What would a Corbyn government mean for UK policy towards Israel?

Luke Akehurst

A few days into a general election campaign, Labour will hold a ‘Clause V’ meeting. This confusingly composed group consists of: Labour’s national executive committee (NEC), the shadow cabinet, the parliamentary committee of the Parliamentary Labour Party, the leaders of the Scottish and Welsh Labour Parties, and the chair and three vice-chairs of the national policy forum (NPF) and eight trade union members of the TULO contact group. It gets to decide which of the policies passed by party conferences by a two thirds majority – the ‘party programme’ – to include in Labour’s general election manifesto.

One area where party conference has given scope for a potentially dramatic policy shift from relatively anodyne text in the 2017 manifesto is Labour’s stance on Israel and the Palestinians. Much has been written about the issue of antisemitism in the Labour Party, and the linkage between it and extreme anti-Israel discourse, but there has been less scrutiny of where Labour’s actual policy stance towards Israel has moved.

The new policy passed at the 2019 party conference was carefully calibrated not to appear extreme, e.g. by never mentioning the word boycott. But it subtly gave the green light to a number of very problematic concepts, and took Labour another step towards the overt anti-Israel stance of Jeremy Corbyn himself.

The motion claimed: “Recent actions by US and Israeli administrations are destroying prospects for peace in Palestine” – a dog whistle message that two states is no longer a viable proposition.

The conference committed to oppose any peace deal “not based on international law and UN resolutions recognising… [Palestinian] rights to… return to their homes”. By making the ‘right of return’ for all Palestinians to pre-1967 Israel a condition for support of a peace deal, as the resolution did, the party signalled it is no longer really interested in the ‘two states for two peoples’ solution as the ‘right of return’ implies both states would have an Arab majority. It is a demand that Israel could never sign up to without committing national suicide. Is Labour really suggesting that approximately five million Palestinian descendants of refugees could move to live in Israel?

The position on an arms embargo was actually more nuanced than one passed in 2018: “stopping any arms trade with Israel that is used in violation of the human rights of Palestinians”. But the new step was to include wording that would allow Labour to put a targeted boycott of settlement produce into its manifesto: “To adhere to an ethical policy on all UK’s trade with Israel, in particular by applying international law on settlements.”

Most alarmingly, it provided scope for a wider boycott policy if trade agreements with Israel do not attach unspecified conditions about Gaza and the West Bank: “rejecting trade agreements with Israel that fail to recognise the rights of the Palestinians”. This has teeth as post-Brexit, trade with Israel would be controlled by the UK bilaterally, not conducted under EU rules. It introduces an ill-defined ethical test that could be used to veto any or all trade deals with Israel.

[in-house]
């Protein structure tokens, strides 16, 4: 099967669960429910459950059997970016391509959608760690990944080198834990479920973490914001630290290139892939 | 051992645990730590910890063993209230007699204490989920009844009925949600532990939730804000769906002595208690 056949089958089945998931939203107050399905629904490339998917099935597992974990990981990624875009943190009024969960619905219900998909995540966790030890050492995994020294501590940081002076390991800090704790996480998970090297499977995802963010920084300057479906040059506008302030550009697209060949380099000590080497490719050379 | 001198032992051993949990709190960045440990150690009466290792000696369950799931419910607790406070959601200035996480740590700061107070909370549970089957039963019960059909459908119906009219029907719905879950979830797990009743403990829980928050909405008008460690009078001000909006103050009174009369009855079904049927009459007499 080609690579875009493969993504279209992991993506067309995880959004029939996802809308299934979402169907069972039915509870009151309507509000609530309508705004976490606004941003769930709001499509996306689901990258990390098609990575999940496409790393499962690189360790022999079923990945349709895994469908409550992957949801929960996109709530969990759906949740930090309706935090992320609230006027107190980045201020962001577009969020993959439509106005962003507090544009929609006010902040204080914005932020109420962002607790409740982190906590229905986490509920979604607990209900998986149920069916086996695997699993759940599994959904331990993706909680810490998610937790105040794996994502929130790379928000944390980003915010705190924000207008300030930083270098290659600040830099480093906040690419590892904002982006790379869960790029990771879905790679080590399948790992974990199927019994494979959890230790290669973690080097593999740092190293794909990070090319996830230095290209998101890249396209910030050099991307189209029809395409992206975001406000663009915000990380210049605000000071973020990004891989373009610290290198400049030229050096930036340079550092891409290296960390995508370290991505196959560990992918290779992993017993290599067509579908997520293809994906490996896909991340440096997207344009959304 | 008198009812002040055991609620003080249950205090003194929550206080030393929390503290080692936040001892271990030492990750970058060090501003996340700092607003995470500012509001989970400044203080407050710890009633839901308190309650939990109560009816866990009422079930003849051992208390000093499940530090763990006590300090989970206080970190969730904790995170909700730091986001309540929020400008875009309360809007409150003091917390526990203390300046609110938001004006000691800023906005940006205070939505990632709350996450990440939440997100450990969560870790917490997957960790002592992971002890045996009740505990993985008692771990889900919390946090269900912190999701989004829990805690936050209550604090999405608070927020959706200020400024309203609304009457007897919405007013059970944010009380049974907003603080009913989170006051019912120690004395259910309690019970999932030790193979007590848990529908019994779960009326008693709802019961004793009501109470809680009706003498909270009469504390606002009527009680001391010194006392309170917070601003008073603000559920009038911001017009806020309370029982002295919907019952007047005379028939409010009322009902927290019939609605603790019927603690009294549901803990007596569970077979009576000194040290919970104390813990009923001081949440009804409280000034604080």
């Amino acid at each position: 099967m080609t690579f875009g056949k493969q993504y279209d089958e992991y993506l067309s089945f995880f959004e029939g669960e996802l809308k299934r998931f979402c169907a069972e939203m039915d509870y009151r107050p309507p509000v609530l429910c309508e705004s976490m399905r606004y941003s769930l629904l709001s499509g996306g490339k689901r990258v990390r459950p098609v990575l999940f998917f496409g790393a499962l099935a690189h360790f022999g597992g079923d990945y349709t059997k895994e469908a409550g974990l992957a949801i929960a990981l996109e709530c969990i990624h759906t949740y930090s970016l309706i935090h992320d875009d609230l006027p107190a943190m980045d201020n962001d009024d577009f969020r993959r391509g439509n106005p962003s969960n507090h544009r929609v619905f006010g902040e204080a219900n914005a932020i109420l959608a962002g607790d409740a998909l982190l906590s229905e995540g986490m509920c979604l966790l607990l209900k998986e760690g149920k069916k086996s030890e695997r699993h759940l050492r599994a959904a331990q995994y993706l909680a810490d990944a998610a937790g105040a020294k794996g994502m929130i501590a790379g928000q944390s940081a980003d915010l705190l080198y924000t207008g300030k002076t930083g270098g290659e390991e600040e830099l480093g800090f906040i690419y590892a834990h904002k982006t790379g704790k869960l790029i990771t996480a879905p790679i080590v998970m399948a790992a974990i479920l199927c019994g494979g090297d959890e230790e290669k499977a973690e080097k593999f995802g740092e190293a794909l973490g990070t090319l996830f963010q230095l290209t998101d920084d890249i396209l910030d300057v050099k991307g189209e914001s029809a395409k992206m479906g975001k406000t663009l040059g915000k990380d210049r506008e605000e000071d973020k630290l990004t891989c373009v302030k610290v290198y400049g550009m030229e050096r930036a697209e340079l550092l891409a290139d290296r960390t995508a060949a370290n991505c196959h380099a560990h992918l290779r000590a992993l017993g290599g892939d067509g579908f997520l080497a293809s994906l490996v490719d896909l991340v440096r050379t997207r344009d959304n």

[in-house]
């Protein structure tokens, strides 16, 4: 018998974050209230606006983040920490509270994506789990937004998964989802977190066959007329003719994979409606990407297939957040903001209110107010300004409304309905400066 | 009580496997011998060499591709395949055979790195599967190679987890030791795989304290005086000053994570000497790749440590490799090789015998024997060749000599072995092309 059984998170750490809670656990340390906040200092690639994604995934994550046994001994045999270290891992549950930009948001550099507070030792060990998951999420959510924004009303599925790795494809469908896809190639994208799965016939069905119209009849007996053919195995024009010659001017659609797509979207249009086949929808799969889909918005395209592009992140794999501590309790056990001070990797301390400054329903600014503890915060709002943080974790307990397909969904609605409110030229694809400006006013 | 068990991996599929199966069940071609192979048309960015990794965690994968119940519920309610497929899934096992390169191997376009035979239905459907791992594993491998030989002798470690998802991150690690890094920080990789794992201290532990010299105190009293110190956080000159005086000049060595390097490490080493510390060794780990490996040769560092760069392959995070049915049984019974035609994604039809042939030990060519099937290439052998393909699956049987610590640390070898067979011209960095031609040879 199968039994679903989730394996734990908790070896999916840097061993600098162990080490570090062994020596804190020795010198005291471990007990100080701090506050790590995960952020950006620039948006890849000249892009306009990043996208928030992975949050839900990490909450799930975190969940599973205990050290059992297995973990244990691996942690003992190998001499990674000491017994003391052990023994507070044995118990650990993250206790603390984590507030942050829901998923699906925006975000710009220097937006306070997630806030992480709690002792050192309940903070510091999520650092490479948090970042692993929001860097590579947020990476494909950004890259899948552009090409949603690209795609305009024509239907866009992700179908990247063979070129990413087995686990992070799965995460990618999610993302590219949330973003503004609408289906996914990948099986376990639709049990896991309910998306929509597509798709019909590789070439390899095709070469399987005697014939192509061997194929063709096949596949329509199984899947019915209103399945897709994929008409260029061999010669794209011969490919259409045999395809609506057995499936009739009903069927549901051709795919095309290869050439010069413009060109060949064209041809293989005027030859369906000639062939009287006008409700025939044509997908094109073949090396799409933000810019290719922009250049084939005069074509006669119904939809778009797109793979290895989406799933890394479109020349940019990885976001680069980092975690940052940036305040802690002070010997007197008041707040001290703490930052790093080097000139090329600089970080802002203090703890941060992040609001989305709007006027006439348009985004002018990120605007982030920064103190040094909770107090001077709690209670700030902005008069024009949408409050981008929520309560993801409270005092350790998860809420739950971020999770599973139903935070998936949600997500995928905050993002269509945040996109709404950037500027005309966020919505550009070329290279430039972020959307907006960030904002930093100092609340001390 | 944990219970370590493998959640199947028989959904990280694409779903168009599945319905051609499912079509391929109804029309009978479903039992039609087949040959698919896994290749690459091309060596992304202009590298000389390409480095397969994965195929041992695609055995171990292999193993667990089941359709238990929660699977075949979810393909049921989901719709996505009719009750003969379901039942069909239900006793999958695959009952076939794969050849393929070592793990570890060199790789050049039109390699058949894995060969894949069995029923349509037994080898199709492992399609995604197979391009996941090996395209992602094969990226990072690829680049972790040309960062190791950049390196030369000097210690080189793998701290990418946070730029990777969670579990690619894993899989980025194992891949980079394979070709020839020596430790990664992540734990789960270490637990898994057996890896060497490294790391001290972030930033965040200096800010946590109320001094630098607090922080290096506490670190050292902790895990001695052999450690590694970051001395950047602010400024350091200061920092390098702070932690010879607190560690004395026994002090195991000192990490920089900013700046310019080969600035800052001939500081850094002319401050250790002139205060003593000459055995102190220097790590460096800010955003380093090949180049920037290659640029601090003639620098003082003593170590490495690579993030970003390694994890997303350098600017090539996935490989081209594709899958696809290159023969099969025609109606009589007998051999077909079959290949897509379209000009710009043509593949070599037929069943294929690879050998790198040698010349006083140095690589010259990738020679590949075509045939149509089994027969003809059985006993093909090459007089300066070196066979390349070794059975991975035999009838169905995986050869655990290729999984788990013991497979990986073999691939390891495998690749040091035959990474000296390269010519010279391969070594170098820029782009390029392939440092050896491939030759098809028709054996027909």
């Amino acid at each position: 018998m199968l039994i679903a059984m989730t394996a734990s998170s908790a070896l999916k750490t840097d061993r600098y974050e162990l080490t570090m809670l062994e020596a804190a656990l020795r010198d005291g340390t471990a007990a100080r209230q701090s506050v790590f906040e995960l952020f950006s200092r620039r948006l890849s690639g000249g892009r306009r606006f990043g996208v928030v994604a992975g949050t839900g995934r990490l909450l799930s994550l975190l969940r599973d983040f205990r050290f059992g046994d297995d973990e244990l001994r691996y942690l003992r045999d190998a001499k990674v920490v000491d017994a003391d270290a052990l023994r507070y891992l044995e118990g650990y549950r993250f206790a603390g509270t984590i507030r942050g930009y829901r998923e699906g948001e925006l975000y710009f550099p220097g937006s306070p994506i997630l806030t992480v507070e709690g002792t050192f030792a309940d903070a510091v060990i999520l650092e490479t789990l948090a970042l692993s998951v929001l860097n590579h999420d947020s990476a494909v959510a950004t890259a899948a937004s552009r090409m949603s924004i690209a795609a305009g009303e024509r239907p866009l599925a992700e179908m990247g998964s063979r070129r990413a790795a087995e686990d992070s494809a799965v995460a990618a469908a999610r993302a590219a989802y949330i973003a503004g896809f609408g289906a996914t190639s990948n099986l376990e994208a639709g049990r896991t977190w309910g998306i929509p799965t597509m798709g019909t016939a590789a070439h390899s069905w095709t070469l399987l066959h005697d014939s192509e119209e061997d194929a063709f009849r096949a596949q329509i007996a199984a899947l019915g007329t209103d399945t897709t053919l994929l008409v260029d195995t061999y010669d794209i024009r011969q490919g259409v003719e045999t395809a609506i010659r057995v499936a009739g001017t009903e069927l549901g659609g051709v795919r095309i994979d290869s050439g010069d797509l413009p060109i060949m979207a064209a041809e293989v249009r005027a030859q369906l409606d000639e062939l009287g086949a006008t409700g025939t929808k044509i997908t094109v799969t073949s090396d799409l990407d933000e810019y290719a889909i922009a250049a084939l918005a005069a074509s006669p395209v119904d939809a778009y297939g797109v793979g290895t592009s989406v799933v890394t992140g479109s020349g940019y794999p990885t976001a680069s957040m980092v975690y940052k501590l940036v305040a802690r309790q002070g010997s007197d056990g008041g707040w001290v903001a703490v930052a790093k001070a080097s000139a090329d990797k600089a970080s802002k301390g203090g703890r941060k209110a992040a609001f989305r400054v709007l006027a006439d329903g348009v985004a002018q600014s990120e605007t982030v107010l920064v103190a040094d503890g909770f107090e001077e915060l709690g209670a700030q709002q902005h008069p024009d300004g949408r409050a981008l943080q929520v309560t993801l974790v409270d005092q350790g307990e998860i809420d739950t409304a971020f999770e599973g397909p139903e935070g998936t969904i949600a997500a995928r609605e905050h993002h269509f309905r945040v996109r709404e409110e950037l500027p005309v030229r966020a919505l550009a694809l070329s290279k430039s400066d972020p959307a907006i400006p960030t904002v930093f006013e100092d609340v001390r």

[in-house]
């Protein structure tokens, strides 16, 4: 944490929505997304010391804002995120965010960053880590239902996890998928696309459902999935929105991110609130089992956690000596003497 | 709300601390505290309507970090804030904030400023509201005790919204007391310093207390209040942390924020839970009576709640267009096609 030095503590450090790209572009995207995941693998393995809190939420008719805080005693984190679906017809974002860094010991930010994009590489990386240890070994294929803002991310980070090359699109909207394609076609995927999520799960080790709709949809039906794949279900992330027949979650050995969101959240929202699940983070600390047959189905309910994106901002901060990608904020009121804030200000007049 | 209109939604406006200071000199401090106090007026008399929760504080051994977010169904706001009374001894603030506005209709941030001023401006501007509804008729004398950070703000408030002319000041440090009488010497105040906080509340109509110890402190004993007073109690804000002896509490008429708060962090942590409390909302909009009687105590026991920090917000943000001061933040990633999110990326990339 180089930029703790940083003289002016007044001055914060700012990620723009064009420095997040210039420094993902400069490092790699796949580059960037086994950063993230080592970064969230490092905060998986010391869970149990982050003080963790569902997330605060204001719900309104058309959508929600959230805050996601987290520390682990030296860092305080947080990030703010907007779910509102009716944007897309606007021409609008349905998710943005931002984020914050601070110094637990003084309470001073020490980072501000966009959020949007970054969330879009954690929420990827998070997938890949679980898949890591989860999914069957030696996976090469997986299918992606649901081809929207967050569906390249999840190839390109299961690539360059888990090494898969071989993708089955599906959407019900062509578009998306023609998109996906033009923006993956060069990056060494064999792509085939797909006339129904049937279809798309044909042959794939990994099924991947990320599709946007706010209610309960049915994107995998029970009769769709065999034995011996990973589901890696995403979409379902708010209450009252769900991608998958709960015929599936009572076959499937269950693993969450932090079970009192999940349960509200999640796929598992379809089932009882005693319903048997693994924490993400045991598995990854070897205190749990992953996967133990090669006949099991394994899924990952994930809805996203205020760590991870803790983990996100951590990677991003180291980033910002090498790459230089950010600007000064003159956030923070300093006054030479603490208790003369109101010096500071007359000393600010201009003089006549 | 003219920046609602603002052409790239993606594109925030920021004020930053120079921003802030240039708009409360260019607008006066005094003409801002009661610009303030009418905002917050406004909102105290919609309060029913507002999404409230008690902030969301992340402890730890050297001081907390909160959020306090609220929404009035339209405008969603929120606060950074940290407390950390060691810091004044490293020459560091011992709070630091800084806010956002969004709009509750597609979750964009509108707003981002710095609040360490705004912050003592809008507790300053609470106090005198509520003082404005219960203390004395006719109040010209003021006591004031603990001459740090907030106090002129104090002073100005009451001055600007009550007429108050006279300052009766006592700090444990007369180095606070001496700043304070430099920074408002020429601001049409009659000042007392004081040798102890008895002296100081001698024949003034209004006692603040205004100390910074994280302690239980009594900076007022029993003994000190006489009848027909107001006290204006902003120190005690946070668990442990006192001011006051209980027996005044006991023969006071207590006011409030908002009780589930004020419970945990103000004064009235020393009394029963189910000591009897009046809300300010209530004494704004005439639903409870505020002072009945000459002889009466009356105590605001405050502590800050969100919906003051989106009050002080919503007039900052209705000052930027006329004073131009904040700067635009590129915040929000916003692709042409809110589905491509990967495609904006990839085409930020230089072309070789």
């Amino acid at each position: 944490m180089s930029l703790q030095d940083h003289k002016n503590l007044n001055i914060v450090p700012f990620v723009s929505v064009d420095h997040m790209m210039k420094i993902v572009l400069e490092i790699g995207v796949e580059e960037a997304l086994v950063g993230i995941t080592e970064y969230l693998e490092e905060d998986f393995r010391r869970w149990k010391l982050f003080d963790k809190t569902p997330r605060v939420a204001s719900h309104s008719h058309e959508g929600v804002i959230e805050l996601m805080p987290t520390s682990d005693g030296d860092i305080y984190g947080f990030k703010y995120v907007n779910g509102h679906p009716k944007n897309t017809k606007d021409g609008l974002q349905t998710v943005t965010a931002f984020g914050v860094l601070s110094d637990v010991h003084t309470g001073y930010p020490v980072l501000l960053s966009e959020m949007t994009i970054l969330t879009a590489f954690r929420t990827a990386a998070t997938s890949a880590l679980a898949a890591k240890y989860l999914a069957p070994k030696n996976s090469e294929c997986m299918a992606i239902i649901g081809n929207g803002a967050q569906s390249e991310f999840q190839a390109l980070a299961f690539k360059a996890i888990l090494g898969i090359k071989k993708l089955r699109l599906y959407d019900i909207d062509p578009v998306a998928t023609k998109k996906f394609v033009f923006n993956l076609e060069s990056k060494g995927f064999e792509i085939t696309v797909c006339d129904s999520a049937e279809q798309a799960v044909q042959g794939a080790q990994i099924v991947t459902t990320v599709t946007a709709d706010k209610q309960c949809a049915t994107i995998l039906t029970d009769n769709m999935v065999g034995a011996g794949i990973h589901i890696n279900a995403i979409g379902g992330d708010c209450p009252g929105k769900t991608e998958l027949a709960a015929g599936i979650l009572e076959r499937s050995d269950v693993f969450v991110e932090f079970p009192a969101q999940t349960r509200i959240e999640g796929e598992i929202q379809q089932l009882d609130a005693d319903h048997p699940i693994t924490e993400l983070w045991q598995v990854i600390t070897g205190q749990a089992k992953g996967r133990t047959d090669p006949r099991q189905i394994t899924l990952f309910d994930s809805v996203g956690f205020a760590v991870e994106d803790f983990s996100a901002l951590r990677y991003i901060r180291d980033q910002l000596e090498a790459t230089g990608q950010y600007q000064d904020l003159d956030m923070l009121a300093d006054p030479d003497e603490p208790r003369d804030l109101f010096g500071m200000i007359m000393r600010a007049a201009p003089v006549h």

What is missing from the resolution speaks volumes. No recognition of the Jewish right to self-determination. No mention of Israel being a Jewish state. No mention of Jewish suffering through antisemitism and genocide creating the need for statehood. No mention of Israeli victims of war, terrorism and missile attacks. No recognition of Israel’s legitimate right of self-defence to protect its citizens.

Even though the policy adopted isn’t as radical as it would be expected to be given Corbyn’s own history on the issue and those of his core activist supporters, it is still the most radical anti-Israel platform adopted by a major UK political party, and a significant break from the pre-2015 cross-party consensus.

If Labour wins with these policies in the manifesto, implementation of them would severely damage Britain-Israel relations. They would erode the booming bilateral trade relationship and weaken vital defence and security ties that keep British and Israeli people safe.

The Labour leadership could move back towards the centre of the party if Corbyn loses a Brexit-dominated general election. But with the unions locked into policy positions identical to (or more radical than) the party’s stance; and a multitude of fronts, not least internal antisemitism, on which Labour’s credibility would need to be restored, would a new leader expend any political capital on prioritising reversing the policy changes on Israel?

Luke Akehurst writes this piece in his capacity as director of We Believe in Israel. You can read the extended essay on which this piece is based here.

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